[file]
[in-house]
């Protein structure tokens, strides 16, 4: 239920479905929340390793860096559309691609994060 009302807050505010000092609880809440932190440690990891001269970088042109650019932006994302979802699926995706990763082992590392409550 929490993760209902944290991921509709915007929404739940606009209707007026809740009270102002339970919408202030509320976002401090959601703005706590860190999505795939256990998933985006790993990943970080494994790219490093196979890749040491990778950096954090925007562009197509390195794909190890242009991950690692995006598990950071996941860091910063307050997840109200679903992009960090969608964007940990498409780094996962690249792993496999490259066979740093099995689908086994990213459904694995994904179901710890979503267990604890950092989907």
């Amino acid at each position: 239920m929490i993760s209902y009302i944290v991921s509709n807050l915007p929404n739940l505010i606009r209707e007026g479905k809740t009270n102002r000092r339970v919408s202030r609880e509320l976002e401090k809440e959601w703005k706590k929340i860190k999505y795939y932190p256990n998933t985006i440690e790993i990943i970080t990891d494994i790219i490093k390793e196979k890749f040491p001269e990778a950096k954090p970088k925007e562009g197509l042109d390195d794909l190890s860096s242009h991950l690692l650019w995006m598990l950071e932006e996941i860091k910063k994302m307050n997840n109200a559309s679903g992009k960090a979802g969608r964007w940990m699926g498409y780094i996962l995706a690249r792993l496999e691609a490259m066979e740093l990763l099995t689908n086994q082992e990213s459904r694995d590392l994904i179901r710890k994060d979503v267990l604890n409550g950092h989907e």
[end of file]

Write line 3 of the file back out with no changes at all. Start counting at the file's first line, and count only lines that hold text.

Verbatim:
């Amino acid at each position: 239920m929490i993760s209902y009302i944290v991921s509709n807050l915007p929404n739940l505010i606009r209707e007026g479905k809740t009270n102002r000092r339970v919408s202030r609880e509320l976002e401090k809440e959601w703005k706590k929340i860190k999505y795939y932190p256990n998933t985006i440690e790993i990943i970080t990891d494994i790219i490093k390793e196979k890749f040491p001269e990778a950096k954090p970088k925007e562009g197509l042109d390195d794909l190890s860096s242009h991950l690692l650019w995006m598990l950071e932006e996941i860091k910063k994302m307050n997840n109200a559309s679903g992009k960090a979802g969608r964007w940990m699926g498409y780094i996962l995706a690249r792993l496999e691609a490259m066979e740093l990763l099995t689908n086994q082992e990213s459904r694995d590392l994904i179901r710890k994060d979503v267990l604890n409550g950092h989907e």